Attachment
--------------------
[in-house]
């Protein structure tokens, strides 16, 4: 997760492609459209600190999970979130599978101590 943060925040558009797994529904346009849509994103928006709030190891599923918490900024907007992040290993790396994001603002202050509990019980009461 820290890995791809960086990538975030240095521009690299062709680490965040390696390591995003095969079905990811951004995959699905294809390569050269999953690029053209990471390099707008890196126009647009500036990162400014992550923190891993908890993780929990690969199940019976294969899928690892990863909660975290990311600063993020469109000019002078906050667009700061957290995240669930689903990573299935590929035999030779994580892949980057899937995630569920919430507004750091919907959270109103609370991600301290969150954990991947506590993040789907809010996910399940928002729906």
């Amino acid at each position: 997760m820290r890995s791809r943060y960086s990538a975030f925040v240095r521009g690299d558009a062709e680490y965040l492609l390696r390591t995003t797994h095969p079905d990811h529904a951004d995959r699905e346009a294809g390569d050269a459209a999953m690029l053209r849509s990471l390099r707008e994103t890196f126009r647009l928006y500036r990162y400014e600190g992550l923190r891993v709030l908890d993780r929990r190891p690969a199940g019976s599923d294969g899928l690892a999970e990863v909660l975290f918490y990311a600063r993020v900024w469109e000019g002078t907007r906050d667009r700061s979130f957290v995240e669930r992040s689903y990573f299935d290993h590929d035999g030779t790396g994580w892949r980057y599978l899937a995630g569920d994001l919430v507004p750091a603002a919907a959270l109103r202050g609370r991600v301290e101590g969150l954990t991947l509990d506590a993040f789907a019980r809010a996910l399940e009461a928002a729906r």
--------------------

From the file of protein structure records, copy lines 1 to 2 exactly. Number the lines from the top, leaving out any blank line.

[in-house]
């Protein structure tokens, strides 16, 4: 997760492609459209600190999970979130599978101590 943060925040558009797994529904346009849509994103928006709030190891599923918490900024907007992040290993790396994001603002202050509990019980009461 820290890995791809960086990538975030240095521009690299062709680490965040390696390591995003095969079905990811951004995959699905294809390569050269999953690029053209990471390099707008890196126009647009500036990162400014992550923190891993908890993780929990690969199940019976294969899928690892990863909660975290990311600063993020469109000019002078906050667009700061957290995240669930689903990573299935590929035999030779994580892949980057899937995630569920919430507004750091919907959270109103609370991600301290969150954990991947506590993040789907809010996910399940928002729906």